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Whole genome sequence of the Treponema Fribourg-Blanc: unspecified simian isolate is highly similar to the yaws subspecies.
PLoS Negl Trop Dis
PUBLISHED: 04-01-2013
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Unclassified simian strain Treponema Fribourg-Blanc was isolated in 1966 from baboons (Papio cynocephalus) in West Africa. This strain was morphologically indistinguishable from T. pallidum ssp. pallidum or ssp. pertenue strains, and it was shown to cause human infections.
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Comparison of the respiratory microbiome in healthy nonsmokers and smokers.
Am. J. Respir. Crit. Care Med.
PUBLISHED: 03-16-2013
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Results from 16S rDNA-encoding gene sequence-based, culture-independent techniques have led to conflicting conclusions about the composition of the lower respiratory tract microbiome.
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Evolutionary Genomics of Salmonella enterica Subspecies.
MBio
PUBLISHED: 03-07-2013
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ABSTRACT Six subspecies are currently recognized in Salmonella enterica. Subspecies I (subspecies enterica) is responsible for nearly all infections in humans and warm-blooded animals, while five other subspecies are isolated principally from cold-blooded animals. We sequenced 21 phylogenetically diverse strains, including two representatives from each of the previously unsequenced five subspecies and 11 diverse new strains from S. enterica subspecies enterica, to put this species into an evolutionary perspective. The phylogeny of the subspecies was partly obscured by abundant recombination events between lineages and a relatively short period of time within which subspeciation took place. Nevertheless, a variety of different tree-building methods gave congruent evolutionary tree topologies for subspeciation. A total of 285 gene families were identified that were recruited into subspecies enterica, and most of these are of unknown function. At least 2,807 gene families were identified in one or more of the other subspecies that are not found in subspecies I or Salmonella bongori. Among these gene families were 13 new candidate effectors and 7 new candidate fimbrial clusters. A third complete type III secretion system not present in subspecies enterica (I) isolates was found in both strains of subspecies salamae (II). Some gene families had complex taxonomies, such as the type VI secretion systems, which were recruited from four different lineages in five of six subspecies. Analysis of nonsynonymous-to-synonymous substitution rates indicated that the more-recently acquired regions in S. enterica are undergoing faster fixation rates than the rest of the genome. Recently acquired AT-rich regions, which often encode virulence functions, are under ongoing selection to maintain their high AT content. IMPORTANCE We have sequenced 21 new genomes which encompass the phylogenetic diversity of Salmonella, including strains of the previously unsequenced subspecies arizonae, diarizonae, houtenae, salamae, and indica as well as new diverse strains of subspecies enterica. We have deduced possible evolutionary paths traversed by this very important zoonotic pathogen and identified novel putative virulence factors that are not found in subspecies I. Gene families gained at the time of the evolution of subspecies enterica are of particular interest because they include mechanisms by which this subspecies adapted to warm-blooded hosts.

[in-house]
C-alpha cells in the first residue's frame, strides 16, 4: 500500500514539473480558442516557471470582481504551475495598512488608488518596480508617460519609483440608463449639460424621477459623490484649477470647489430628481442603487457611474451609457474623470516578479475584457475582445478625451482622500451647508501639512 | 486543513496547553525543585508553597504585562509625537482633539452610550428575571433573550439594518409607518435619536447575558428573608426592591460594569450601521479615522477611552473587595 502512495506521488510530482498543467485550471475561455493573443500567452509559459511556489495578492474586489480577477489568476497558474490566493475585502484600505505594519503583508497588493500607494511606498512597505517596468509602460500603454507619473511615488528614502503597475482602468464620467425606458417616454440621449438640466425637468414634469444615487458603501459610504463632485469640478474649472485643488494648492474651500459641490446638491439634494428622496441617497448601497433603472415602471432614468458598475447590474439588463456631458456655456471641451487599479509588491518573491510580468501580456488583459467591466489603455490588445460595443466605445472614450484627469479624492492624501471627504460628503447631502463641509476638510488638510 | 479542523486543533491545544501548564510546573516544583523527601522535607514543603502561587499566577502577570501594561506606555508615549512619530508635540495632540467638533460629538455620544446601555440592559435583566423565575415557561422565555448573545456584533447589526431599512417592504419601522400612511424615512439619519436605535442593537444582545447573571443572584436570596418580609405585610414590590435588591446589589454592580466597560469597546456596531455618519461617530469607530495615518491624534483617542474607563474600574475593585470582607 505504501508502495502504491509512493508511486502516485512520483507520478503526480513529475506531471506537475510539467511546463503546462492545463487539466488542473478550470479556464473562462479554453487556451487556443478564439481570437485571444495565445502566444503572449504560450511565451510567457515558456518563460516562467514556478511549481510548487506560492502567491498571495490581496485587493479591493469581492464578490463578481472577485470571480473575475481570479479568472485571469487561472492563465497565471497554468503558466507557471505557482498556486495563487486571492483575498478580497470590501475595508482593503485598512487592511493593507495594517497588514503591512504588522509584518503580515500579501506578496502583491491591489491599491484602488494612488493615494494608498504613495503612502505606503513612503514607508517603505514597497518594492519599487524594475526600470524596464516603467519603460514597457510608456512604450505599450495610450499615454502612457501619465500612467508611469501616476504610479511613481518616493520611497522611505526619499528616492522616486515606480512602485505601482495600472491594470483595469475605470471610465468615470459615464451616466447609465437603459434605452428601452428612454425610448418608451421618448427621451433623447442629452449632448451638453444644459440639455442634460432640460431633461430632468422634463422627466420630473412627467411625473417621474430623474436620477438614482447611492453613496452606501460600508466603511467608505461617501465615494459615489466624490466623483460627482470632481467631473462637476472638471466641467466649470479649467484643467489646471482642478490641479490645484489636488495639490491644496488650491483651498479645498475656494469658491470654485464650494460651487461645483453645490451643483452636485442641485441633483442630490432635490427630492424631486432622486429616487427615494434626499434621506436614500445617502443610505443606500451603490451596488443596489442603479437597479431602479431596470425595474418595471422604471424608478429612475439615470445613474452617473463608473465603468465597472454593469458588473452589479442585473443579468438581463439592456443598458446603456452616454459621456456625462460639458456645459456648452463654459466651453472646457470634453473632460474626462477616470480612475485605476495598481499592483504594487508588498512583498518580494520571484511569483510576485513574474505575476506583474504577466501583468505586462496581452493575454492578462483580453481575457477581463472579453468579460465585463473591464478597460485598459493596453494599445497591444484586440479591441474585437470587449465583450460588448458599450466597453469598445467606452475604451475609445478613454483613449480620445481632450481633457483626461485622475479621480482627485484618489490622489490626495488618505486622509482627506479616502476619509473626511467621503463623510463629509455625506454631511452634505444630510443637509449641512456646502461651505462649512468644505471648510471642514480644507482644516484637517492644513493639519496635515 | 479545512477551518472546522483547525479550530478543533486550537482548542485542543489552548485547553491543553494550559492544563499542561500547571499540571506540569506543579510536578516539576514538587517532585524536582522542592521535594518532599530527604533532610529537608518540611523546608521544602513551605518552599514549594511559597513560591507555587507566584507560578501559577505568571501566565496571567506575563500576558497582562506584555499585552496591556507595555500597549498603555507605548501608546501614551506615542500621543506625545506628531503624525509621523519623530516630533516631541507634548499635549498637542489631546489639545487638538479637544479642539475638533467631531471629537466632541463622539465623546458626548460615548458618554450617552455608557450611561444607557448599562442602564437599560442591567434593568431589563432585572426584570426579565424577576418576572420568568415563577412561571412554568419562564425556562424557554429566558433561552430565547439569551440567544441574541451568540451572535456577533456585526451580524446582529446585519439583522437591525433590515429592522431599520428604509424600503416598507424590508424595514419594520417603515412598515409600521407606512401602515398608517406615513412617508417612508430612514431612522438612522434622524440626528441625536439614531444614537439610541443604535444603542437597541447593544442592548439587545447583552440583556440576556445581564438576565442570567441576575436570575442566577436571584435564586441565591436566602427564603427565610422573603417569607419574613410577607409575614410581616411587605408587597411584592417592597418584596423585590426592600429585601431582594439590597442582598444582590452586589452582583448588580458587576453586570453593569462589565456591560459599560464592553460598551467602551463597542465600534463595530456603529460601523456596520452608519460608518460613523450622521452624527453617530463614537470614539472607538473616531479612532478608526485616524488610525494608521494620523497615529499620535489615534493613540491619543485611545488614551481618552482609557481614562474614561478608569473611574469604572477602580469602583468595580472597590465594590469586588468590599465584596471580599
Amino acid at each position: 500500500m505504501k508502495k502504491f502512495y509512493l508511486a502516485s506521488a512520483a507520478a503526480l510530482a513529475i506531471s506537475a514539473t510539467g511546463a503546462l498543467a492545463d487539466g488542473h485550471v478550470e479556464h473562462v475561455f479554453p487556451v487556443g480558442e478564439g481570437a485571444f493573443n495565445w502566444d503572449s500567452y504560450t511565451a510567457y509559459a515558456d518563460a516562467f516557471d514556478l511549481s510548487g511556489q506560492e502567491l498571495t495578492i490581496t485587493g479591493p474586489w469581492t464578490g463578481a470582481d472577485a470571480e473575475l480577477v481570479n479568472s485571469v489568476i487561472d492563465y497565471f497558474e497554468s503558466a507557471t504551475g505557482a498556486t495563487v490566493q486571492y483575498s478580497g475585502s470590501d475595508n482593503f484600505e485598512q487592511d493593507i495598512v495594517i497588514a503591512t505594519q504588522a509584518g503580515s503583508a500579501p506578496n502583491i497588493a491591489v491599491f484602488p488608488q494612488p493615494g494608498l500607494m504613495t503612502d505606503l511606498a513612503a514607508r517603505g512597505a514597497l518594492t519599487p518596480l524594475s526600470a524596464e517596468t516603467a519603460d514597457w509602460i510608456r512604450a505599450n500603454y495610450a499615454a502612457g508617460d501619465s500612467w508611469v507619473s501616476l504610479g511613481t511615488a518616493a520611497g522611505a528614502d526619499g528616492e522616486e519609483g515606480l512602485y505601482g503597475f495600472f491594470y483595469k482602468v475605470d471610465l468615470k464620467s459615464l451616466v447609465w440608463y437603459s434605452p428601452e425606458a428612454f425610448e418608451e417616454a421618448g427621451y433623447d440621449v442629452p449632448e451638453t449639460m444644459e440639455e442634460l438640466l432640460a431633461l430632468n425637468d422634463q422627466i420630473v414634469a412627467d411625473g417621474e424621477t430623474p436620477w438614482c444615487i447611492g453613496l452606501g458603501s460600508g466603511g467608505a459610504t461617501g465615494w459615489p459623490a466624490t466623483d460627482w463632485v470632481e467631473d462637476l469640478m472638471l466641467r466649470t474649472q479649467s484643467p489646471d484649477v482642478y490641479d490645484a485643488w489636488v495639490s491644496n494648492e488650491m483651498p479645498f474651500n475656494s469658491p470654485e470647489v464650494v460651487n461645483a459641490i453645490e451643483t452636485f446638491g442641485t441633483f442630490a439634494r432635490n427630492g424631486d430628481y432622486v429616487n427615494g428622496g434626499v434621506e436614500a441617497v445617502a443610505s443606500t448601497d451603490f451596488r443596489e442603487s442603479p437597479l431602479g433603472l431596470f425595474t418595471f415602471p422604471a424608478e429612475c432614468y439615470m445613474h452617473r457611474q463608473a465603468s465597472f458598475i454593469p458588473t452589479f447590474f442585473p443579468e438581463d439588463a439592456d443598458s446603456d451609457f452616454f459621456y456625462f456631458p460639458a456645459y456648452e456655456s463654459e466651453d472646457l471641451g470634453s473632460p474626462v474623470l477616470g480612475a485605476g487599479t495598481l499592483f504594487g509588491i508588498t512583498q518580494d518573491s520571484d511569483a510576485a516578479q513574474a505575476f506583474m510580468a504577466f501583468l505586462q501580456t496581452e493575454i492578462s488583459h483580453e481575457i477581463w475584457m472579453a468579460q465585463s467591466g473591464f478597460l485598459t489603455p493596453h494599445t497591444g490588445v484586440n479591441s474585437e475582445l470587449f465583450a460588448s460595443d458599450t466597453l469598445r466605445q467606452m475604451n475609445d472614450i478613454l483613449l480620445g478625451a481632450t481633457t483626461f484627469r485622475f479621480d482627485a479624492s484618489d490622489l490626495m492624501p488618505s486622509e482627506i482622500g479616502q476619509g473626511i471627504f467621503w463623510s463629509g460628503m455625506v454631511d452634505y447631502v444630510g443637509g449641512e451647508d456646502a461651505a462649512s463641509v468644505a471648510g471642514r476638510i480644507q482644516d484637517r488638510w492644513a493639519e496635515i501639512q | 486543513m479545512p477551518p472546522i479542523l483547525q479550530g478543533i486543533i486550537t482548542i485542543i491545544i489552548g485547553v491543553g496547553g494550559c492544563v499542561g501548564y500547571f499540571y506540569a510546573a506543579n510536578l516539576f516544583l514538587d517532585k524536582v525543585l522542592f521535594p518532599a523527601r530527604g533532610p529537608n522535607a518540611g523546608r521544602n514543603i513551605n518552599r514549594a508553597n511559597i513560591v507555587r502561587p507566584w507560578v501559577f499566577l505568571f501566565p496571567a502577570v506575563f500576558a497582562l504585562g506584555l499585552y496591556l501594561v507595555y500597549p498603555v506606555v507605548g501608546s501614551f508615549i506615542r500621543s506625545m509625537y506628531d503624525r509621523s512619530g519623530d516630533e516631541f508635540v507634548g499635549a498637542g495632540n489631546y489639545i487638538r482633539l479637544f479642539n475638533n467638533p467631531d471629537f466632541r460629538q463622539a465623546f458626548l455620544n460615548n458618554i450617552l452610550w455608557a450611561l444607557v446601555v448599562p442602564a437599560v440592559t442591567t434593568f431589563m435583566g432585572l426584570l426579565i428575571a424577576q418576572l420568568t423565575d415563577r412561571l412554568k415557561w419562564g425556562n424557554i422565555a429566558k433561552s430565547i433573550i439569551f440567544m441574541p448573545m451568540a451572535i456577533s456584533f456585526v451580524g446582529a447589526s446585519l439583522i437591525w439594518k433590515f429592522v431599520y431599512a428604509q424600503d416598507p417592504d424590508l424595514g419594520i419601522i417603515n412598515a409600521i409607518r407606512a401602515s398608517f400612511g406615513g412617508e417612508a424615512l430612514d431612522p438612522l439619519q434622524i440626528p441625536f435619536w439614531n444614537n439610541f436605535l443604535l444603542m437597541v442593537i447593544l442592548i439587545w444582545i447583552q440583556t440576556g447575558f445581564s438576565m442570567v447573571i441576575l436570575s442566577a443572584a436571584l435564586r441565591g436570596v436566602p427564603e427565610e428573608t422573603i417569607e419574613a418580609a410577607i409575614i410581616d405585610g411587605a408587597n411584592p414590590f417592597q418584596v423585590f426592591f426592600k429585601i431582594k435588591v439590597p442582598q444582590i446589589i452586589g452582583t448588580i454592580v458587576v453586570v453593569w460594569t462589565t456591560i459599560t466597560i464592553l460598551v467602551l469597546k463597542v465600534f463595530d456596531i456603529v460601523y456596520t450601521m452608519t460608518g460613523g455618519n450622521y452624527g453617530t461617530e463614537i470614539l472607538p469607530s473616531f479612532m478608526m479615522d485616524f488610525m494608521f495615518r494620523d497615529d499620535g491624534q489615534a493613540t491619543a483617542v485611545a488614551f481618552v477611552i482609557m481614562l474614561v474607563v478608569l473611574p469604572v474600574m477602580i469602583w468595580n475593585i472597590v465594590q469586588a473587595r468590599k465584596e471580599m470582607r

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Virome genomics: a tool for defining the human virome.
Curr. Opin. Microbiol.
PUBLISHED: 02-25-2013
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High throughput, deep sequencing assays are powerful tools for gaining insights into virus-host interactions. Sequencing assays can discover novel viruses and describe the genomes of novel and known viruses. Genomic information can predict viral proteins that can be characterized, describe important genes in the host that control infections, and evaluate gene expression of viruses and hosts during infection. Sequencing can also describe variation and evolution of viruses during replication and transmission. This review recounts some of the major advances in the studies of virus-host interactions from the last two years, and discusses the uses of sequencing technologies relating to these studies.
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Widespread colonization of the lung by Tropheryma whipplei in HIV infection.
Am. J. Respir. Crit. Care Med.
PUBLISHED: 02-09-2013
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Lung infections caused by opportunistic or virulent pathogens are a principal cause of morbidity and mortality in HIV infection. It is unknown whether HIV infection leads to changes in basal lung microflora, which may contribute to chronic pulmonary complications that increasingly are being recognized in individuals infected with HIV.
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Propionibacterium acnes strain populations in the human skin microbiome associated with acne.
J. Invest. Dermatol.
PUBLISHED: 01-21-2013